The European Central Bank sped up the pace of its emergency bond-buying programme by 22.7% in March despite a slowdown in the runup to Easter, with Germany the biggest beneficiary of its stimulus, Trend reports citing Reuters.
The ECB bought 73.5 billion euros worth of bonds under its Pandemic Emergency Purchase Programme (PEPP) last month after pledging to raise buying volumes and cap a rise in borrowing costs that threatened to derail the euro zone’s recovery from a pandemic-induced recession.
However, data for the five days to April 2 showed net PEPP purchases were nearly halved compared with the previous week, at just 10.6 billion euros – likely due to lower market activity in the runup to Easter.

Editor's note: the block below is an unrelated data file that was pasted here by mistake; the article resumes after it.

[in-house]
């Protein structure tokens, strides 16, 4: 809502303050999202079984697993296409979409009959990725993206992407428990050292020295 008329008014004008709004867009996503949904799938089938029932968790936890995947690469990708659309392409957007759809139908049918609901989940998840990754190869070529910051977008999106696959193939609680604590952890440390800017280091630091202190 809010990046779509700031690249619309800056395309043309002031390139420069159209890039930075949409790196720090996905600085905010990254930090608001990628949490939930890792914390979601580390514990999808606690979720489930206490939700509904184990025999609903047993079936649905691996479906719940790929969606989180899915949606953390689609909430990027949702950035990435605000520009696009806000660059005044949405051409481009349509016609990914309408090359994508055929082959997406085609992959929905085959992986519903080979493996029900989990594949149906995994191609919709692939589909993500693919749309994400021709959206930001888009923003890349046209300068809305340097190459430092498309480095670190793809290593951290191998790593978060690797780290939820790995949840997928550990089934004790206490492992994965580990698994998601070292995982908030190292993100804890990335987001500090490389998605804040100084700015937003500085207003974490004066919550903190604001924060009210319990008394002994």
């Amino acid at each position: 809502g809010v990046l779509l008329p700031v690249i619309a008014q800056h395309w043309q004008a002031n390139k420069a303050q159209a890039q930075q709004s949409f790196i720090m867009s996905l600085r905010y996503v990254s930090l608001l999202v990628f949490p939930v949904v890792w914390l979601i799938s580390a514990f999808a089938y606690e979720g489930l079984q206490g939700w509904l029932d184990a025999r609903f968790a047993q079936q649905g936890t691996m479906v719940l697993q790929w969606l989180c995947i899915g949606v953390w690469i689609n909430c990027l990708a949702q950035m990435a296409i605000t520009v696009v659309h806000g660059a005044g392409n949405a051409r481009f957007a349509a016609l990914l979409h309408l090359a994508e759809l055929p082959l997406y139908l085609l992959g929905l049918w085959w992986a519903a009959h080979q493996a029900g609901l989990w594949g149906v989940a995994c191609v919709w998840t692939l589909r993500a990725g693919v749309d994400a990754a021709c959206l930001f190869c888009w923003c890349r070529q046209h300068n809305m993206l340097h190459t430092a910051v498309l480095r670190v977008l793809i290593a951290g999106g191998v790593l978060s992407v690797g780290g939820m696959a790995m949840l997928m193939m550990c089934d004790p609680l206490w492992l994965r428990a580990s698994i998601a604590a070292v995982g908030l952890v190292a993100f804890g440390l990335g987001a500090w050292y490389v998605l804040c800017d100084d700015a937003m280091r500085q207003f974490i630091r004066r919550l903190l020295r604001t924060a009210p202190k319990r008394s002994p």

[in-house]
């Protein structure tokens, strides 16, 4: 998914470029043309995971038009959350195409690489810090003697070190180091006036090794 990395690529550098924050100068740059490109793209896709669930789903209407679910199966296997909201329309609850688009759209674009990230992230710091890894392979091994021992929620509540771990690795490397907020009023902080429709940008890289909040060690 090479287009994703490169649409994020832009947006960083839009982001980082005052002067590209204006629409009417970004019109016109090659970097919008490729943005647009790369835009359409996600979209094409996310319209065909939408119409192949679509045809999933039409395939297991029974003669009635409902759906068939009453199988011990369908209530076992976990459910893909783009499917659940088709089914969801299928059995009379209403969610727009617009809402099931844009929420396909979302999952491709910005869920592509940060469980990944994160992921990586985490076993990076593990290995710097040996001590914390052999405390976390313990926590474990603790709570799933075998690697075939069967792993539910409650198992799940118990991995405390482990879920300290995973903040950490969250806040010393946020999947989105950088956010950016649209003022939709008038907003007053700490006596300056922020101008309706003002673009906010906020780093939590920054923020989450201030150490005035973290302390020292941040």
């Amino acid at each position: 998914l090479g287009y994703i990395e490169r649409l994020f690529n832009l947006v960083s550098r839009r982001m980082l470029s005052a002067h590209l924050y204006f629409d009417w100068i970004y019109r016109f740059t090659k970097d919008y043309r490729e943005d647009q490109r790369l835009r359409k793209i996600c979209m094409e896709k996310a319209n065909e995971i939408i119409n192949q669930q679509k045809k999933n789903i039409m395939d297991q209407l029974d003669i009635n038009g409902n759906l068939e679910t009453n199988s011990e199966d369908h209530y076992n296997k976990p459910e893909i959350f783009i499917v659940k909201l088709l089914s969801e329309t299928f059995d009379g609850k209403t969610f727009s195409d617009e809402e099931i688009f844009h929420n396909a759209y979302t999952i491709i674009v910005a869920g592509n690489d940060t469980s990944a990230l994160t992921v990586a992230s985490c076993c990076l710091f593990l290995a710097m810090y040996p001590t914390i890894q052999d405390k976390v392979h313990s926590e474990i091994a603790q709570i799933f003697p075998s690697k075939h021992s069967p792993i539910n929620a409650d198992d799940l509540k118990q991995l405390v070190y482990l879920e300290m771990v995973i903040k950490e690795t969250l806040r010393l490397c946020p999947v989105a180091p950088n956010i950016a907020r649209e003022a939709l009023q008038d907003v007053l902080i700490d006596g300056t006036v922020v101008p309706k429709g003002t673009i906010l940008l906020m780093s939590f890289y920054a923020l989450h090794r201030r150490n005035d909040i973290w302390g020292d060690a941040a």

German government bonds took the lion’s share of the ECB’s largesse in February and March at 44.8 billion euros, combined data for PEPP and the ECB’s regular Public Sector Purchase Programme showed.
This was more than twice the net supply of German sovereign paper over those months at 21 billion euros, according to UniCredit estimates, and helped bring the country back to its theoretical quota in the programmes.
The ECB had initially focused its PEPP purchases on Italy and Spain, two of the worst-hit countries during the first wave of the pandemic in the spring of 2020.
The ECB said it would significantly increase the volume of its purchases in response to a rise in bond yields but it did not disclose its target.
Sources said this would not be as high as the 100 billion euros a month the ECB was buying in the spring of 2020 but it would still be well above the 60 billion euros worth of bonds bought in February.